A federal appeals court on Friday granted a stay in a lower court's order striking down Indiana's ban on gay marriage.

U.S. District Judge Richard Young did not stay his ruling, handed down Wednesday, which led to a rush of gay couples to marry at county clerk offices.

(Related: Federal judge strikes down Indiana's gay marriage ban; Weddings begin.)

The Seventh Circuit Court of Appeals in Chicago put a hold on Young's order pending an appeal without explanation.

Tired of waiting on Young to act on his stay request for a stay, Indiana Attorney General Greg Zoeller turned to the appeals court.

Young had consolidated several cases, including one ordering the state to recognize the out-of-state marriage of a terminally ill lesbian. Niki Quasney, who married Amy Sandler, her partner of 13 years, last year in Massachusetts, is battling stage 4 ovarian cancer. The women want their marriage recognized so Quasney can be listed as married on her anticipated death certificate and Sandler listed as her surviving spouse.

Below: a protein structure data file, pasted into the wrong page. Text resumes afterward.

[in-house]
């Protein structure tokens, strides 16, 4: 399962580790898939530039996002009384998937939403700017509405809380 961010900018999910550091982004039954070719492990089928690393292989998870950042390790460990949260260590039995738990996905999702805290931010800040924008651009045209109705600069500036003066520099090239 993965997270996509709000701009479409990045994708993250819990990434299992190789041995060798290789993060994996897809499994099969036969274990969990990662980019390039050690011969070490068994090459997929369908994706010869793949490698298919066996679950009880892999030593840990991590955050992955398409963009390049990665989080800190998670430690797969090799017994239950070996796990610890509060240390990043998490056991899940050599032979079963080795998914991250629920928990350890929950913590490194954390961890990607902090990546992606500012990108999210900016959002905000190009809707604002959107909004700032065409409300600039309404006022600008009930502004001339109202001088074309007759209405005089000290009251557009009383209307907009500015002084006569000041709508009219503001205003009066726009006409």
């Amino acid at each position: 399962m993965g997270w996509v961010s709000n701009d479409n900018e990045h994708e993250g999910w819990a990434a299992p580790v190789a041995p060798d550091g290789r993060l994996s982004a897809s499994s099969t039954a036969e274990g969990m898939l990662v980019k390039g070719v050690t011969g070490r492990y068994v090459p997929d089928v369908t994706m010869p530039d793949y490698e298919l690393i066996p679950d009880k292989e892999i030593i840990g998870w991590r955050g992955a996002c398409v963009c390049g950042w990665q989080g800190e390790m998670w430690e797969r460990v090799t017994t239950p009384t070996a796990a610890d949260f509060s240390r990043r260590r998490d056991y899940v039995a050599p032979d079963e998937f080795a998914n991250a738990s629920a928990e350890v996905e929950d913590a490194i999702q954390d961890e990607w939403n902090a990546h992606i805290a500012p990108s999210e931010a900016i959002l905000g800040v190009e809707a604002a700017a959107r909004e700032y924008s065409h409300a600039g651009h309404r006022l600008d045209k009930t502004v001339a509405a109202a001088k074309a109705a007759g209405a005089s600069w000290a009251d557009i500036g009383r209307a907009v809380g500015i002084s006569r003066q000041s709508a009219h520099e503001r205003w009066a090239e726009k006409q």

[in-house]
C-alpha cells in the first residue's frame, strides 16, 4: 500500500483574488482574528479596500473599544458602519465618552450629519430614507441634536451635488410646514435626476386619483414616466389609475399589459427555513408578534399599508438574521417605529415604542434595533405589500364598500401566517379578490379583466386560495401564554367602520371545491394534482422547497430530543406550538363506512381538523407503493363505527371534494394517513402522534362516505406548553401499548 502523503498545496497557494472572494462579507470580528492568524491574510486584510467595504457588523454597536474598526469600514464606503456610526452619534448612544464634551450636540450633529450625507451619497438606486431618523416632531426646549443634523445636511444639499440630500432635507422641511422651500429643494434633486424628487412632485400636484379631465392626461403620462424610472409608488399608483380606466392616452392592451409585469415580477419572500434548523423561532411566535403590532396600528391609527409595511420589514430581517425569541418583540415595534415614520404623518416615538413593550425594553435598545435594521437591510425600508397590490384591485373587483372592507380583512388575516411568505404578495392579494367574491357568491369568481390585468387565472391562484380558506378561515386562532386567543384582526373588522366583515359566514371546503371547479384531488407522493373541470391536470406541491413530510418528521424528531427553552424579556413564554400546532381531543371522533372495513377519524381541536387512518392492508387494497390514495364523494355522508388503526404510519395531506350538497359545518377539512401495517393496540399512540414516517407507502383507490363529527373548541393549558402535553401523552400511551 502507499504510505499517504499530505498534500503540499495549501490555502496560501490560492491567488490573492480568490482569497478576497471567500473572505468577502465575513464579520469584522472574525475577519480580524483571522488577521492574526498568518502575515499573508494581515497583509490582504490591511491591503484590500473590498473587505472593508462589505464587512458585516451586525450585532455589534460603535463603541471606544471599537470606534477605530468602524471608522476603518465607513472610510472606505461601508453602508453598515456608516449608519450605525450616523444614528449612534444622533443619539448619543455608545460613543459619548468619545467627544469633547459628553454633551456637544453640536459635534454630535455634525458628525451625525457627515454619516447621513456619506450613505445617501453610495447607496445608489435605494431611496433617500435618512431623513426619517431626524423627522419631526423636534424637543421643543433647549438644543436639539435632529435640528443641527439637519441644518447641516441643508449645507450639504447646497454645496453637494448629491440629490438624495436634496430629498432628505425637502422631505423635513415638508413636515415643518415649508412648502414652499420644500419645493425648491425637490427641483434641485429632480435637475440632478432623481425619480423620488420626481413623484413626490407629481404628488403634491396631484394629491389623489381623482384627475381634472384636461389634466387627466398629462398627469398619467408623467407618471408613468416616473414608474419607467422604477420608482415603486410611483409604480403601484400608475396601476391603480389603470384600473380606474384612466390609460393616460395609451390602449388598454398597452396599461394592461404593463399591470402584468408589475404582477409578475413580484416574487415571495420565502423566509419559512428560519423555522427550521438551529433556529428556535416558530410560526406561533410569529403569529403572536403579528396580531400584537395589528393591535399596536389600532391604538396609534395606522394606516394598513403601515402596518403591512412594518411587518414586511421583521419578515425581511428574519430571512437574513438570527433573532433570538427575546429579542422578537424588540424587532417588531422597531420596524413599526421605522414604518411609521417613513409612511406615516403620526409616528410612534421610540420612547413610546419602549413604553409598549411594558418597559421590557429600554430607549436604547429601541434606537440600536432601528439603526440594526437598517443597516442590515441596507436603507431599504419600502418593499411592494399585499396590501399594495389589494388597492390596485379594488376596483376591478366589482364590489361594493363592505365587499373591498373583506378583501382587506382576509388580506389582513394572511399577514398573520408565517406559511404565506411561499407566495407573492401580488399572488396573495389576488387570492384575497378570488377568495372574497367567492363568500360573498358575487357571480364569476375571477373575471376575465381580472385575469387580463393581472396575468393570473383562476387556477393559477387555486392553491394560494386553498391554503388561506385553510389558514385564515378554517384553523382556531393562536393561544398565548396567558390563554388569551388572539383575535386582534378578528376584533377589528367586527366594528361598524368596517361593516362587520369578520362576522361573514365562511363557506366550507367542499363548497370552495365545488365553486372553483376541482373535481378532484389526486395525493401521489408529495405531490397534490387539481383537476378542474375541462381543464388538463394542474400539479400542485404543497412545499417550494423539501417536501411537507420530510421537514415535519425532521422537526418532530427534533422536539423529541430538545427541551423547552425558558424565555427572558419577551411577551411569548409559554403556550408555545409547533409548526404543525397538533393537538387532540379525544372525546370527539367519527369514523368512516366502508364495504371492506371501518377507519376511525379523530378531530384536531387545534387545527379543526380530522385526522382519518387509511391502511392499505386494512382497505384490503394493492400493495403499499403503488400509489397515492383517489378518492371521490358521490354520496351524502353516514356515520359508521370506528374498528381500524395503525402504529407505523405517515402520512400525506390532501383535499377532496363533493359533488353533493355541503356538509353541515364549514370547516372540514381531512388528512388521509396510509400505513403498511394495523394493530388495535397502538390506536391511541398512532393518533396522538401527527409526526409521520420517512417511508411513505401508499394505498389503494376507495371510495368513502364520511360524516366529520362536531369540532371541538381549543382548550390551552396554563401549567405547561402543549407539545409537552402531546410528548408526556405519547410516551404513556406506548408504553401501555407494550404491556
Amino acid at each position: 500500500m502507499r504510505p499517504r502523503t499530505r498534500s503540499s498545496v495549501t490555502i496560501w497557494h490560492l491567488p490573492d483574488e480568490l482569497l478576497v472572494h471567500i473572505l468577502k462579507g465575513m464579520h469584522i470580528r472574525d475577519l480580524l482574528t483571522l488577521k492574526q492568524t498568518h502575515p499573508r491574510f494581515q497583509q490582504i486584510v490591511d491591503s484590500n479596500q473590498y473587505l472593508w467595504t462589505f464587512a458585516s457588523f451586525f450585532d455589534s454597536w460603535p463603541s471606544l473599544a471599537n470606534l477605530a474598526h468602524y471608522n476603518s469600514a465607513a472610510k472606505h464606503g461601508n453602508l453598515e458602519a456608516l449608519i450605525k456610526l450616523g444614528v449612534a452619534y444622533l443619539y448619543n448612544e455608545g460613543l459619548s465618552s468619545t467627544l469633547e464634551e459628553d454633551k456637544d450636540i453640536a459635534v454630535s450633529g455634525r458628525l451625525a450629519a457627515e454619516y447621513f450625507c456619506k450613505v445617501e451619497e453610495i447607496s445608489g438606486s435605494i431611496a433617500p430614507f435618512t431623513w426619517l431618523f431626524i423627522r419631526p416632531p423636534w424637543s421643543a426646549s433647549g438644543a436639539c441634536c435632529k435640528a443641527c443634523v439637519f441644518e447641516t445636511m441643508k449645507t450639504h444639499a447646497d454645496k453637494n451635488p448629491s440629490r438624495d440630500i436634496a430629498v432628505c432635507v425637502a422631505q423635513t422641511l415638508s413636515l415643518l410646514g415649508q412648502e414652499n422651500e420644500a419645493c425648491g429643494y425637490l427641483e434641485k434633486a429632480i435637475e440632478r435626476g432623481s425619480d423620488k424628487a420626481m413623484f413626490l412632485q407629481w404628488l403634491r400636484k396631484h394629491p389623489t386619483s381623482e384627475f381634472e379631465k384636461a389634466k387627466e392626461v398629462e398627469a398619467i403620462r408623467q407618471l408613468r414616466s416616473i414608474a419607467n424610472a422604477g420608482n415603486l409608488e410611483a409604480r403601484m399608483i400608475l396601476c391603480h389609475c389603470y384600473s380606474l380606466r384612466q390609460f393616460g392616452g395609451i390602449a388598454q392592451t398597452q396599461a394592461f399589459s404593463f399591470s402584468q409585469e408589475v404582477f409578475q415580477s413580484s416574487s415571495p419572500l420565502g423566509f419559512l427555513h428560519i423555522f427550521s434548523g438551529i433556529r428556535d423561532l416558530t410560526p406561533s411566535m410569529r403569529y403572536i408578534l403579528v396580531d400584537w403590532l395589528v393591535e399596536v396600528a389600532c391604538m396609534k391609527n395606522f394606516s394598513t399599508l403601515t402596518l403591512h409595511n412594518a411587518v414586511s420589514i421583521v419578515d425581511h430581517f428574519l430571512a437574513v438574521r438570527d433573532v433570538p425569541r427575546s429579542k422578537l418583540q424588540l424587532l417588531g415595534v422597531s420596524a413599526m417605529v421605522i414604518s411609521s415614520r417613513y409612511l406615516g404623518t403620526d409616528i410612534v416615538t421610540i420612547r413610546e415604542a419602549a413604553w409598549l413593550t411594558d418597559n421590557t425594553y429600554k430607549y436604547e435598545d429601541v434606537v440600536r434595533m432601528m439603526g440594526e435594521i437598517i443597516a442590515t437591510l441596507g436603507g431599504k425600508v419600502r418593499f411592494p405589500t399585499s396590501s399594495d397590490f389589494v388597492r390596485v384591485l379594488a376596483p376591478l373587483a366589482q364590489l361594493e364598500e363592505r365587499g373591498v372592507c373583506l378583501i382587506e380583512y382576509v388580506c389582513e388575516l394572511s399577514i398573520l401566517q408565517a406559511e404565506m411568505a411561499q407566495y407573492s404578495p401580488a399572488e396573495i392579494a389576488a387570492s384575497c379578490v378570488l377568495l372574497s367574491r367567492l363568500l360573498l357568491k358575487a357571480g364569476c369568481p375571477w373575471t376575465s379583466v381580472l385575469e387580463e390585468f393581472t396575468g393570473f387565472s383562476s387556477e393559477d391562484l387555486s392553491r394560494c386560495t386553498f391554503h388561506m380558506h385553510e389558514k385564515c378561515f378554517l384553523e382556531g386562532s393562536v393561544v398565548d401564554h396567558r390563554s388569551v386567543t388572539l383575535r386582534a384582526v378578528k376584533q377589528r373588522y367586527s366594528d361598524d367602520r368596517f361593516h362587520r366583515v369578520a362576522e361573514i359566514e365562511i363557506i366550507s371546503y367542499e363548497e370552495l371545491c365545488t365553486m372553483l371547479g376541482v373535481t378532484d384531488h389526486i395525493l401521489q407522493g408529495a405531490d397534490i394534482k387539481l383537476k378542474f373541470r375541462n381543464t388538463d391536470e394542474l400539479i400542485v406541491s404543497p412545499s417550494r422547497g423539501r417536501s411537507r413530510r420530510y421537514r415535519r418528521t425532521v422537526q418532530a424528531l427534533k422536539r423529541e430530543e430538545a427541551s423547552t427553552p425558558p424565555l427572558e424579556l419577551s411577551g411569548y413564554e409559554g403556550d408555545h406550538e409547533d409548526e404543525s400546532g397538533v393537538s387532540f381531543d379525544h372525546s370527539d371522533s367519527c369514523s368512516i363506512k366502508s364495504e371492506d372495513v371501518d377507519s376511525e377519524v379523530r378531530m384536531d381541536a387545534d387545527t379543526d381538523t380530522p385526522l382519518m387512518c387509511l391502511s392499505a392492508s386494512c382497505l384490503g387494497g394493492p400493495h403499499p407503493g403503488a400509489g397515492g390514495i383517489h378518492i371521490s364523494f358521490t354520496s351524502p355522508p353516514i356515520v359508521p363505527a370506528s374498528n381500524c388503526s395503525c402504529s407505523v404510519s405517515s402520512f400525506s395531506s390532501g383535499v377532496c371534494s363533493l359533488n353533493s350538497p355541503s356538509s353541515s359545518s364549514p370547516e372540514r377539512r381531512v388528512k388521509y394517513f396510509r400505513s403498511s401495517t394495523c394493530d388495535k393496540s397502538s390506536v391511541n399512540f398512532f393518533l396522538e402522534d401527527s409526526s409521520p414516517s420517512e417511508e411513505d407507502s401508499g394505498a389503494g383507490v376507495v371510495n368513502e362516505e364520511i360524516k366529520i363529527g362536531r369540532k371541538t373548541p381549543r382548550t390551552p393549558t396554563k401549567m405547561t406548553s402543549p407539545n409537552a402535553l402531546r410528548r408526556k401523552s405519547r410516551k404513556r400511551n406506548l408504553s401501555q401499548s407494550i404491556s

“Niki, Amy, and their two toddler-aged daughters need respect as a legal family during this agonizingly difficult time,” said Lambda Legal, which is representing the women. “It is wrong to block the marriages of all couples and it's a shameful display of cruelty towards Niki and Amy and their two children whose marriage is vital as they battle an aggressive cancer and fight to be together.”

Wednesday's ruling was handed down on the same day that an appeals court upheld a lower court's ruling striking down Utah's ban and one day before the one-year anniversary of the Supreme Court's decision striking down a key provision of the Defense of Marriage Act (DOMA).

(Related: Appeals court rules Utah's gay marriage ban unconstitutional.)